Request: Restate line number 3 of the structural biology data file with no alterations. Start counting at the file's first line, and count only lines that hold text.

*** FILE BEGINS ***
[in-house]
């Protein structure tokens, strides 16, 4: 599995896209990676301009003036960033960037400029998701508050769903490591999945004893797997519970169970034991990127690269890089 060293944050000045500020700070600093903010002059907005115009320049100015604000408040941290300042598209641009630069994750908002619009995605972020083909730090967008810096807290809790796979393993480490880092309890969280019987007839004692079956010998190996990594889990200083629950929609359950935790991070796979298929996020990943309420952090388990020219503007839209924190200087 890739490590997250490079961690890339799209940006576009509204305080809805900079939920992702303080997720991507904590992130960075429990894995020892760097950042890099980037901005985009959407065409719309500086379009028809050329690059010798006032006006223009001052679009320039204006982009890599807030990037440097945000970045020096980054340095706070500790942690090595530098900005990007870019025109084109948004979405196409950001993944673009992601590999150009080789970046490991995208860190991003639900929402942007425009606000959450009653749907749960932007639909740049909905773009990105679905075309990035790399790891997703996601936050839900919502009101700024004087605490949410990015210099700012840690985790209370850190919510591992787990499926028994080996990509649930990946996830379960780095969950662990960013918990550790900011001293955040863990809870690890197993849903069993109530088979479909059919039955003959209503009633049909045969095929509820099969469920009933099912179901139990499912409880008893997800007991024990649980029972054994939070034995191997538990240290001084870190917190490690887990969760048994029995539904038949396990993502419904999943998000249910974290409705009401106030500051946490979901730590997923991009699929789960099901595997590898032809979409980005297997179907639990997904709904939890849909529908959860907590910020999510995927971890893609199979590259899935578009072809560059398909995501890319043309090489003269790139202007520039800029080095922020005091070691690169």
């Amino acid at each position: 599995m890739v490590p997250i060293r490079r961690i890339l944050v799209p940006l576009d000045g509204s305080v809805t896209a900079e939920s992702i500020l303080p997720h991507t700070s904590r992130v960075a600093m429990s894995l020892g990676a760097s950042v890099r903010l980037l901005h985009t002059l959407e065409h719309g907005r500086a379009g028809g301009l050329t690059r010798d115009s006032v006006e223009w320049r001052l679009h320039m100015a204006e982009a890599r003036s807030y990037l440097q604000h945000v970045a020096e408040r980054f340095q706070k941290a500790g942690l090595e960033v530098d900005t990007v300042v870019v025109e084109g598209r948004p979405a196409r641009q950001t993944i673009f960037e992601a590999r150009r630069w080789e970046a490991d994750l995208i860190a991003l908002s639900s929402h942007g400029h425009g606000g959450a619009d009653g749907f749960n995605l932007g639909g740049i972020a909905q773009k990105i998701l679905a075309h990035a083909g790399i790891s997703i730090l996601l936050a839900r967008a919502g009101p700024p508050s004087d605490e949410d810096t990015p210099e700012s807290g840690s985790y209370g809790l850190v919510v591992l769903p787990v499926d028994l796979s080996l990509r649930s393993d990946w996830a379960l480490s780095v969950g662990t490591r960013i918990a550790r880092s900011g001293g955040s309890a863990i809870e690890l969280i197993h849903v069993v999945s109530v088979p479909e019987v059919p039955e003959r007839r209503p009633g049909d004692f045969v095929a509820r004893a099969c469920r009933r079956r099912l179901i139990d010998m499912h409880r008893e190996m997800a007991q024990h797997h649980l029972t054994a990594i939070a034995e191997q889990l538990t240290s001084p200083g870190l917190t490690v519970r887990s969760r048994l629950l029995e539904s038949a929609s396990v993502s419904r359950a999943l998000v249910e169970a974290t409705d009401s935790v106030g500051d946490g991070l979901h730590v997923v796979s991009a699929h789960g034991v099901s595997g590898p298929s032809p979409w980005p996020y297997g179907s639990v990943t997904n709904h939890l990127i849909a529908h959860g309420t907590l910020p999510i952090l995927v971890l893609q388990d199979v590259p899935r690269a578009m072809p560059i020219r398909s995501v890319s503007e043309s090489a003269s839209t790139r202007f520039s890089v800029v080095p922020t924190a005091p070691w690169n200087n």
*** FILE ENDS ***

């Amino acid at each position: 599995m890739v490590p997250i060293r490079r961690i890339l944050v799209p940006l576009d000045g509204s305080v809805t896209a900079e939920s992702i500020l303080p997720h991507t700070s904590r992130v960075a600093m429990s894995l020892g990676a760097s950042v890099r903010l980037l901005h985009t002059l959407e065409h719309g907005r500086a379009g028809g301009l050329t690059r010798d115009s006032v006006e223009w320049r001052l679009h320039m100015a204006e982009a890599r003036s807030y990037l440097q604000h945000v970045a020096e408040r980054f340095q706070k941290a500790g942690l090595e960033v530098d900005t990007v300042v870019v025109e084109g598209r948004p979405a196409r641009q950001t993944i673009f960037e992601a590999r150009r630069w080789e970046a490991d994750l995208i860190a991003l908002s639900s929402h942007g400029h425009g606000g959450a619009d009653g749907f749960n995605l932007g639909g740049i972020a909905q773009k990105i998701l679905a075309h990035a083909g790399i790891s997703i730090l996601l936050a839900r967008a919502g009101p700024p508050s004087d605490e949410d810096t990015p210099e700012s807290g840690s985790y209370g809790l850190v919510v591992l769903p787990v499926d028994l796979s080996l990509r649930s393993d990946w996830a379960l480490s780095v969950g662990t490591r960013i918990a550790r880092s900011g001293g955040s309890a863990i809870e690890l969280i197993h849903v069993v999945s109530v088979p479909e019987v059919p039955e003959r007839r209503p009633g049909d004692f045969v095929a509820r004893a099969c469920r009933r079956r099912l179901i139990d010998m499912h409880r008893e190996m997800a007991q024990h797997h649980l029972t054994a990594i939070a034995e191997q889990l538990t240290s001084p200083g870190l917190t490690v519970r887990s969760r048994l629950l029995e539904s038949a929609s396990v993502s419904r359950a999943l998000v249910e169970a974290t409705d009401s935790v106030g500051d946490g991070l979901h730590v997923v796979s991009a699929h789960g034991v099901s595997g590898p298929s032809p979409w980005p996020y297997g179907s639990v990943t997904n709904h939890l990127i849909a529908h959860g309420t907590l910020p999510i952090l995927v971890l893609q388990d199979v590259p899935r690269a578009m072809p560059i020219r398909s995501v890319s503007e043309s090489a003269s839209t790139r202007f520039s890089v800029v080095p922020t924190a005091p070691w690169n200087n």